Grafana

Grafana

Humio has built-in support for dashboards, but if you are using Grafana for visualizing your data from different sources and would prefer to keep everything in Grafana you can use Humio’s Grafana plugin.

If you’re interested in contributing to the further development of the plugin, please look at the documentation found on the plugin’s GitHub repository.

Install the Plugin

The easiest way to install the plugin is by using the grafana-cli, which is described in the official Grafana plugin entry.

  1. You will need to download the latest version of the plugin from our list of releases.

  2. After you download it, unzip the file, humio2grafana.zip.

  3. This generates the humio2grafana folder, which you must place into the data/plugins directory in your Grafana install directory.

    • If you’re using Linux, the default install directory is /var/lib/grafana/.

    • On MacOS it’s /usr/local/var/lib/grafana/.

    • On Windows it’s C:\Program Files\GrafanaLabs\grafana\.

  4. Restart Grafana.

Building the plugin

If need to build a plugin:

shell
#Clone the humio2grafana repository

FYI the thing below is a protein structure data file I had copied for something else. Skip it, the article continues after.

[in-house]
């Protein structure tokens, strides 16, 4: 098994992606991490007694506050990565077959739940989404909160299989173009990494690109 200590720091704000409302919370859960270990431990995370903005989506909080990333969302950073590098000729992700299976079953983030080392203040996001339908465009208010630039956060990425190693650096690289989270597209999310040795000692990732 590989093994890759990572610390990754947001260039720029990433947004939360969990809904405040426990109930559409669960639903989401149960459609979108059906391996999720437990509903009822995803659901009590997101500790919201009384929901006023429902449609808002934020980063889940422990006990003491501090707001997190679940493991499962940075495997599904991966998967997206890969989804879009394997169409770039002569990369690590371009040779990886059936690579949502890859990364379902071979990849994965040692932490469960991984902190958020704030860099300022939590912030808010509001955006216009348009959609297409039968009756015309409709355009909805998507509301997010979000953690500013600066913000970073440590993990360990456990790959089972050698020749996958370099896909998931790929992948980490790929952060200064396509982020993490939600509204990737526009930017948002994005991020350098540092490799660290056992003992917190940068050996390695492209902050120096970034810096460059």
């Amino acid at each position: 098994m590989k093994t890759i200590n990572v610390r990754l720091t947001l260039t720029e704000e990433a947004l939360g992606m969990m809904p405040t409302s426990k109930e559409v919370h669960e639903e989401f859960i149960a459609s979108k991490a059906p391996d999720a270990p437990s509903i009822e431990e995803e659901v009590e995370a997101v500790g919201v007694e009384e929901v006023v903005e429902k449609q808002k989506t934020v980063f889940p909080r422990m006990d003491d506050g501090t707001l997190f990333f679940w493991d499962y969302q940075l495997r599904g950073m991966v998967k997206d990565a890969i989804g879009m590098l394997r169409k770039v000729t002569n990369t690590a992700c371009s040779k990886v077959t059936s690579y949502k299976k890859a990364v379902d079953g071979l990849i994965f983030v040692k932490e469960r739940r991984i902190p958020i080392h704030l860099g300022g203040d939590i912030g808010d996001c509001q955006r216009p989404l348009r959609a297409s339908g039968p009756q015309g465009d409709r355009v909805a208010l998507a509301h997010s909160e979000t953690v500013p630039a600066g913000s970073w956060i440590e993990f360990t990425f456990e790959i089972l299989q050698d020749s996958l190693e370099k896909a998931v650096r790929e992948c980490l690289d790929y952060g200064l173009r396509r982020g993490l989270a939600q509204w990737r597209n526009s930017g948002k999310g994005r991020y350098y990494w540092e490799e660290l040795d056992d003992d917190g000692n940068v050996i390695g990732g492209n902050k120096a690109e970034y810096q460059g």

git clone git@github.com:humio/humio2grafana.git
cd humio2grafana
#Then run the following to install dependencies and build the plugin in the dist file
yarn install
yarn run grafana-toolkit plugin:dev

You can now Install the Plugin for use with Grafana.

Setting up a Humio data source

Before you can populate your dashboards with Humio data, you must register a Humio data source to your Grafana instance by following these steps:

  1. Log in to your Grafana instance through the browser.

  2. Go to Configuration ‣ Data Sources.

  3. Click Add data source.

  4. Choose the Humio data source from the list.

  5. Name your data source.

  6. Input the URL of your Humio instance.

  7. Copy-paste your personal Humio access token into the Humio Token Authentication field.

  8. Click Save & Test. You’ll get a “Success” message if the plugin was able to connect to your Humio instance.